Landfills in Melbourne’s north-west may have to absorb all the city’s waste within the next 10 years as tips in the south-east begin to close, a new draft waste plan has proposed.

The state government’s recently released draft Metropolitan Waste and Resource Recovery Implementation Plan (MWRRG) sets out how Melbourne’s capacity to manage waste will be managed over the next decade.

It aims to reduce the city’s reliance on landfills and provide more alternatives, such as recycling facilities and new kerbside bins that accept garden waste, and fruit and vegetable scraps.

The plan says that while the metropolitan region has adequate infrastructure capacity, most potential capacity is in the north-west.

It says the Clayton/Dingley cluster of landfills in the south-east will close in the next 18 months to three years, with the three remaining landfills at Hallam, Lyndhurst and Cranbourne continuing for another 10 years.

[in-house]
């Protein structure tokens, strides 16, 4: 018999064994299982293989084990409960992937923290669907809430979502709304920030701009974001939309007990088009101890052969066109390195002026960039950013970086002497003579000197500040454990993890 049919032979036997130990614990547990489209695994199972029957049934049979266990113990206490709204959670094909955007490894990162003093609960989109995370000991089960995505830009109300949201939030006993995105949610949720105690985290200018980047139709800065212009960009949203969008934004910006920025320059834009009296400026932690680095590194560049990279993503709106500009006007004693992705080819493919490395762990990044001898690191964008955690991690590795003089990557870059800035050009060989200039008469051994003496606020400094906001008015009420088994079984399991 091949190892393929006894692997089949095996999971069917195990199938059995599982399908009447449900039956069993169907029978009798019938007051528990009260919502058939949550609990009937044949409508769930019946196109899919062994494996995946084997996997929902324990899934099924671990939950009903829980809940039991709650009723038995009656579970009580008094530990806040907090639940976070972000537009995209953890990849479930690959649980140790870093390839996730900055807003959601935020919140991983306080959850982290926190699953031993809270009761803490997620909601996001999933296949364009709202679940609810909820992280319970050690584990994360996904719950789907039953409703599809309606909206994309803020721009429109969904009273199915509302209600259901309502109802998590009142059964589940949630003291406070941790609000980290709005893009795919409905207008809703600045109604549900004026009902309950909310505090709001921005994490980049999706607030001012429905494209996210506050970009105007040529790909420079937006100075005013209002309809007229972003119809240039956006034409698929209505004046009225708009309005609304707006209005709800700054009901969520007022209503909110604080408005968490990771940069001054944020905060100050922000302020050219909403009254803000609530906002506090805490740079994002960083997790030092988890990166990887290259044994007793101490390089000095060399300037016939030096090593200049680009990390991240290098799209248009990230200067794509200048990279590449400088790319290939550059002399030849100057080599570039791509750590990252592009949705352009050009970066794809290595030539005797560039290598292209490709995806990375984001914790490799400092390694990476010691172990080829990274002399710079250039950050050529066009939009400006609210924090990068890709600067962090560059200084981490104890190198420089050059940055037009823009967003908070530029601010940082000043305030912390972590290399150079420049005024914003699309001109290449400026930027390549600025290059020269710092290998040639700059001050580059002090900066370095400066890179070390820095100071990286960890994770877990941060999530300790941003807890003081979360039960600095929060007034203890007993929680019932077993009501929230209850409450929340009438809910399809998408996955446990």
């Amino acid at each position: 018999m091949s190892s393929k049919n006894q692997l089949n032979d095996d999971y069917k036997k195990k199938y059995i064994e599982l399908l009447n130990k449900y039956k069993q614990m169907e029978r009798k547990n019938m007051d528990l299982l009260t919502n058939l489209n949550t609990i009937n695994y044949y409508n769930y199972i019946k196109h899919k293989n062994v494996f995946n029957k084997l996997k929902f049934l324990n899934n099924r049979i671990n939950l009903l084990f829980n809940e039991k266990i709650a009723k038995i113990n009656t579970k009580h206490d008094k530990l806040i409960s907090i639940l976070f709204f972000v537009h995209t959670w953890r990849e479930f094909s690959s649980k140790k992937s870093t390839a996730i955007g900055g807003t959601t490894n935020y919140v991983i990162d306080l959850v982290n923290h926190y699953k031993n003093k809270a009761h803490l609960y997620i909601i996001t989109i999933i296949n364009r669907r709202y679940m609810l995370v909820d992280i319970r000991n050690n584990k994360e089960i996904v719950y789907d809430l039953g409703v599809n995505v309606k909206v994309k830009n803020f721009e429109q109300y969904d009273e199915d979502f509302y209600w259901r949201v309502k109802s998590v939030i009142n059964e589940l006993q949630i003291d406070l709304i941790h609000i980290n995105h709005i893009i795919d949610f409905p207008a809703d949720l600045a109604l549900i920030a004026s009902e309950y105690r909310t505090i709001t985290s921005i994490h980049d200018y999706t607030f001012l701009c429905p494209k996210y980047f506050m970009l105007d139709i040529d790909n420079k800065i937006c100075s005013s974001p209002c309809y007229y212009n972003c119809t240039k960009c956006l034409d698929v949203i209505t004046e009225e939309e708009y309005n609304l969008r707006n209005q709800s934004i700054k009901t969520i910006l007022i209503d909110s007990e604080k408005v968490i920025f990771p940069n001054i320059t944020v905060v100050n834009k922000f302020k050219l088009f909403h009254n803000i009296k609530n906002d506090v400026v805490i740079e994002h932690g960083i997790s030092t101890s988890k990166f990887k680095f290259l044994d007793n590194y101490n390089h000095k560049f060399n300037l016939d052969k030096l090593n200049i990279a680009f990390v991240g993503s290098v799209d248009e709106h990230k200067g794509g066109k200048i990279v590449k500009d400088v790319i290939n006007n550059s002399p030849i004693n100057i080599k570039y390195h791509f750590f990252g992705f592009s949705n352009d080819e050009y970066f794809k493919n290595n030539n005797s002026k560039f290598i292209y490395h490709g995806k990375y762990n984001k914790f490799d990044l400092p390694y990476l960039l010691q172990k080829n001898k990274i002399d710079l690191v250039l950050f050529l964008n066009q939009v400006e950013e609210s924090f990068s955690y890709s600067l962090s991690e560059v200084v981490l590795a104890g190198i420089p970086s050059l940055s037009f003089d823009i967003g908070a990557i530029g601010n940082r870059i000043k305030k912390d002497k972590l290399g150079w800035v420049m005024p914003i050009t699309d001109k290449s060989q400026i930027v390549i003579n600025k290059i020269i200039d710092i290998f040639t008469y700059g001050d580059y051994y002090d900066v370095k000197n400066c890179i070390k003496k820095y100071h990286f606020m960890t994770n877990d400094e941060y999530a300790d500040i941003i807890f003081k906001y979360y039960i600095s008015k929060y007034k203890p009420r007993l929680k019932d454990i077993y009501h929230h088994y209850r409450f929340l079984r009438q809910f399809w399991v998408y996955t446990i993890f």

“Beyond 10 years, planning decisions must consider whether it is optimal for all of Melbourne’s landfilling needs to occur in the north-west,” the report states.

“If the north-west catchment managed all metropolitan disposal needs, some landfills would be required to operate at a significantly higher capacity.

“How this might affect communities, businesses and the environment will need to be further assessed in considering whether land filling in the north-west may be an optimal long-term solution.”

Few details

Hume and Whittlesea council staff were briefed on the draft plan last week.

Representatives of both councils said that, at this point, no details had been shared about which landfills in the north would be expected to expand operations.

Western Metropolitan MP Bernie Finn said “locals are furious”.

He asked Environment, Climate Change and Water Minister Lisa Neville to reassure his constituents that Melbourne’s north and west would not “be the dumping group for millions of tonnes of stinking waste”.

Ms Neville told Star Weekly there would be chances for residents and businesses to have a say before the waste plan is finalised.